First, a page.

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National News

Missouri TB Levels Drop to Record Low, But Fight Far From Over

March 13, 2002

A note from TheBody.com: Since this article was written, the HIV pandemic has changed, as has our understanding of HIV/AIDS and its treatment. As a result, parts of this article may be outdated. Please keep this in mind, and be sure to visit other parts of our site for more recent information!

The number of reported tuberculosis cases has dropped to a record low in Missouri, but officials warn that the disease has yet to be eradicated. Missouri has 157 cases of TB in 2001, representing the lowest level since the state began keeping records in 1944. It also represents a 26 percent decrease from the 211 cases in 2000. While the fight isn't over, the state's goal of eliminating TB by 2010 may not be realized. "We cannot quit hammering it," said Ron Williams, director of the Missouri Rehabilitation Center in Mount Vernon, where the state operates a TB lab and treatment unit.

For those who are trying to control the disease, the problem is the reintroduction of the TB bacillus into areas that have been free of the disease or at least free of potential exposure. A significant number of Missouri's TB cases can be linked to refugees or immigrants from other countries, Williams said. The Bosnian refugees who live in the St. Louis area are an example. Several TB cases have been identified in that group. "Refugees and immigrants who come from countries that do not screen for the disease will continue to be a source," he said.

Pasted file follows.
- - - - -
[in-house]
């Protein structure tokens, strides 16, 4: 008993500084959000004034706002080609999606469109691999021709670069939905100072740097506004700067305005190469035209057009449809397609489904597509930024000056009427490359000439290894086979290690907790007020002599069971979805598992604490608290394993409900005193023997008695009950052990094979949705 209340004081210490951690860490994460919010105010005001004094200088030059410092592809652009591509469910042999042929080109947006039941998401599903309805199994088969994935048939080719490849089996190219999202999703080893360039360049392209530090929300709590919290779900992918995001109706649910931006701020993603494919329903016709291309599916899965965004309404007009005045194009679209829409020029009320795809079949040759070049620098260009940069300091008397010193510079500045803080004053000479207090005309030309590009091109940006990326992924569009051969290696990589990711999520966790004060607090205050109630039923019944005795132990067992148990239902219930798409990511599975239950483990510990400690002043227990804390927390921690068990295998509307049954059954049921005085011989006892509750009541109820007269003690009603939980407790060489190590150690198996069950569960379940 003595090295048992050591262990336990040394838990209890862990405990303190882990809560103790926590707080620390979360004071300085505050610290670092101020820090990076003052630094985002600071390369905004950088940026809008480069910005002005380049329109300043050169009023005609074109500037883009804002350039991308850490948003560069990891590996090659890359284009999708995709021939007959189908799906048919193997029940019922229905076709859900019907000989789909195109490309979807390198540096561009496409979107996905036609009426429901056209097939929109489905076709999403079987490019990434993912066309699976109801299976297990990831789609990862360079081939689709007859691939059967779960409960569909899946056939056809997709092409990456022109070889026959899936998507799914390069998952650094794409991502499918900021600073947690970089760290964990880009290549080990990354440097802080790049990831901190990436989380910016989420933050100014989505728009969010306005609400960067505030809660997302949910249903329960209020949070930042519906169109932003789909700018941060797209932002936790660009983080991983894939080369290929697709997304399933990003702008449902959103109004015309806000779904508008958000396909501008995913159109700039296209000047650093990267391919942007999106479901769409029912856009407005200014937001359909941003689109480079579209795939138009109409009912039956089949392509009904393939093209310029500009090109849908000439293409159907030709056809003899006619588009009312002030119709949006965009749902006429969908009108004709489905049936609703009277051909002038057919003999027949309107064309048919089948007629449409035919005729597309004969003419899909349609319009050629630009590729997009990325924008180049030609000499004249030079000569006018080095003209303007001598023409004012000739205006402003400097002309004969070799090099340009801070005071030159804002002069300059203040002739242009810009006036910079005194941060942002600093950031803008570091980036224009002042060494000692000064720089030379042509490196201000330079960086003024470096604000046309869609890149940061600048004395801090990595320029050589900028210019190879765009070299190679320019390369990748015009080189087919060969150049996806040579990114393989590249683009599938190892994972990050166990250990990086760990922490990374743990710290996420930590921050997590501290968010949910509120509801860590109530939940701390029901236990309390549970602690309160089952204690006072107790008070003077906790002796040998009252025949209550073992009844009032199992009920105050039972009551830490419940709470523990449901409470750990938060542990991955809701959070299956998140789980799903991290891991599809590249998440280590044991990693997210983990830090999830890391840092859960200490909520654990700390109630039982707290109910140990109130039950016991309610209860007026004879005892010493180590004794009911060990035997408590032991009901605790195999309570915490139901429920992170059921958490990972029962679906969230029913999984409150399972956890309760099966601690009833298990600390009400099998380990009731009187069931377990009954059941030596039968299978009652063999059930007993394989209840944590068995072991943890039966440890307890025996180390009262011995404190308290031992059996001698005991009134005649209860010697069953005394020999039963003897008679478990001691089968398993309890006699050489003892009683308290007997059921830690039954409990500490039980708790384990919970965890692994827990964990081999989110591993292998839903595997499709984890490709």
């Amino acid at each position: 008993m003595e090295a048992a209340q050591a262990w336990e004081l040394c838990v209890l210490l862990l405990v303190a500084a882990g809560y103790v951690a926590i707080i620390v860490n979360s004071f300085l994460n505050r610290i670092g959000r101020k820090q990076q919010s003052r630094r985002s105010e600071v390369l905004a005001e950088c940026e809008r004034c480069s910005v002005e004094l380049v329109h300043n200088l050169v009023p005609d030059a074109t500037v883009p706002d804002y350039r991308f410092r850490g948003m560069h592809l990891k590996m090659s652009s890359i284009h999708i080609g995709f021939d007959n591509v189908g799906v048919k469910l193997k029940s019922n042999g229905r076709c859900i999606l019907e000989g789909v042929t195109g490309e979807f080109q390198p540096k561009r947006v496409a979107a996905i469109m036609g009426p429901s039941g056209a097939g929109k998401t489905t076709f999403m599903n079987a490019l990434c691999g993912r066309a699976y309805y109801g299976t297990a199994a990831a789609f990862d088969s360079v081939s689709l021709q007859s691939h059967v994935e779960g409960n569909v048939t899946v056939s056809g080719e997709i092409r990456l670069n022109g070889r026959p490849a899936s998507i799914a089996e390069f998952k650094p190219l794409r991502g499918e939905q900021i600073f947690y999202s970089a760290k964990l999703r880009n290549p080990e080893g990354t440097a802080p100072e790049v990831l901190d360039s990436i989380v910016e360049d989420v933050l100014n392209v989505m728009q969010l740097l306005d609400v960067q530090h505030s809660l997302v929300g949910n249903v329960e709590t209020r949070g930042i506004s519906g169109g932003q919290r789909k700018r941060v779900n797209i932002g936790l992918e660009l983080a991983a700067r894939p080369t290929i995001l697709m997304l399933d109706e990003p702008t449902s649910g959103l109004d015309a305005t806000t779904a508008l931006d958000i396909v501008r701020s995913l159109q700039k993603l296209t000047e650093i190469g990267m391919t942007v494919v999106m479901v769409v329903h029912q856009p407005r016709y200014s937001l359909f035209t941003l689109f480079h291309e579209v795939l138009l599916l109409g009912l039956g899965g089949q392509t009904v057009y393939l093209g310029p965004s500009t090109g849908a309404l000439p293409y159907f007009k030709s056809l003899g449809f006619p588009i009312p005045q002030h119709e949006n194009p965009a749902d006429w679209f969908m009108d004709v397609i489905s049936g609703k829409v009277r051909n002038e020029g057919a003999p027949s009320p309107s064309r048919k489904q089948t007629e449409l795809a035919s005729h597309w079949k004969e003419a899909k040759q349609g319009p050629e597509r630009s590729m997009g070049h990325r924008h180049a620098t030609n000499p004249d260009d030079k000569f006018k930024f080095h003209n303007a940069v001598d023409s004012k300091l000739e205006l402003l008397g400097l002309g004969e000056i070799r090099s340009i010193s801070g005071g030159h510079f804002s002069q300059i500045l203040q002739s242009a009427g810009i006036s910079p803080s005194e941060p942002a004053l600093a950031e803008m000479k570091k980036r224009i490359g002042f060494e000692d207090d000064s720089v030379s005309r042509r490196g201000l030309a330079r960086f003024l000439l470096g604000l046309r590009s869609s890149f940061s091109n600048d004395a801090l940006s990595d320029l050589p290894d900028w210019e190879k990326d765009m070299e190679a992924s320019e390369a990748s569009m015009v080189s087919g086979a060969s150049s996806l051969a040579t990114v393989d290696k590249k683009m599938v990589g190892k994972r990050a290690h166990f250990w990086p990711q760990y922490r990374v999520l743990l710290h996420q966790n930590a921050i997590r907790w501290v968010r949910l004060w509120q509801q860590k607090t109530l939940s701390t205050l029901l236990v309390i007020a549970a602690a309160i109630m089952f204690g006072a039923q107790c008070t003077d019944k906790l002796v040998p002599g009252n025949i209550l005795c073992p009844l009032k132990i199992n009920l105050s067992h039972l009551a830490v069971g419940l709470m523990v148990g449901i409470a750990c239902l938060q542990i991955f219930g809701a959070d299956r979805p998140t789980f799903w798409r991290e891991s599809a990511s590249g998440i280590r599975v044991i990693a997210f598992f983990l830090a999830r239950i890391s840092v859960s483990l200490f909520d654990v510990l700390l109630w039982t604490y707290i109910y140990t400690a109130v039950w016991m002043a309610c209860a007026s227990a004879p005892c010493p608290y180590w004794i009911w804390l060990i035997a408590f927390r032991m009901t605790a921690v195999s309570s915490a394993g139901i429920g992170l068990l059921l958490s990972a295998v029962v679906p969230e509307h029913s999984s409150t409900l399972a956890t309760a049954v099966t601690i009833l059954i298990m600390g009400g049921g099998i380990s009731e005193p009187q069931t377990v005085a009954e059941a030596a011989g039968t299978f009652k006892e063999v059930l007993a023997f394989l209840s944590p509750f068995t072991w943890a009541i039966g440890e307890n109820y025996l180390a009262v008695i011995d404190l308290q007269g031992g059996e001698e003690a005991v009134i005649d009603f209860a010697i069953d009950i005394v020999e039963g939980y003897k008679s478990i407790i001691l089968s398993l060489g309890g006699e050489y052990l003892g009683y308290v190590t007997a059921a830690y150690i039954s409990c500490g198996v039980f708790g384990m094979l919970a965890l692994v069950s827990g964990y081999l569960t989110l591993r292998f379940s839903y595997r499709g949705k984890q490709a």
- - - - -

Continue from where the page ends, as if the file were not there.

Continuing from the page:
Homeless individuals pose a special problem. Treatment cannot always be structured in a way that is successful for homeless persons who become ill with the disease. In such cases, homeless individuals are placed by court order into the TB unit in Mount Vernon for directly observed therapy.

Vic Tomlinson, chief of the TB program for the Missouri Department of Health and Senior Services, said he is encouraged by the numbers. "It's because a lot of people are working very hard -- nurses, outreach workers, local health departments, private physicians and homeless shelters -- to get the job done."

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Adapted from:
Associated Press
03.12.02

A note from TheBody.com: Since this article was written, the HIV pandemic has changed, as has our understanding of HIV/AIDS and its treatment. As a result, parts of this article may be outdated. Please keep this in mind, and be sure to visit other parts of our site for more recent information!



  
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This article was provided by CDC National Prevention Information Network. It is a part of the publication CDC HIV/Hepatitis/STD/TB Prevention News Update.
 
See Also
Tuberculosis (TB) Fact Sheet
Questions and Answers About Tuberculosis
More on Tuberculosis and HIV in U.S. Midwest States
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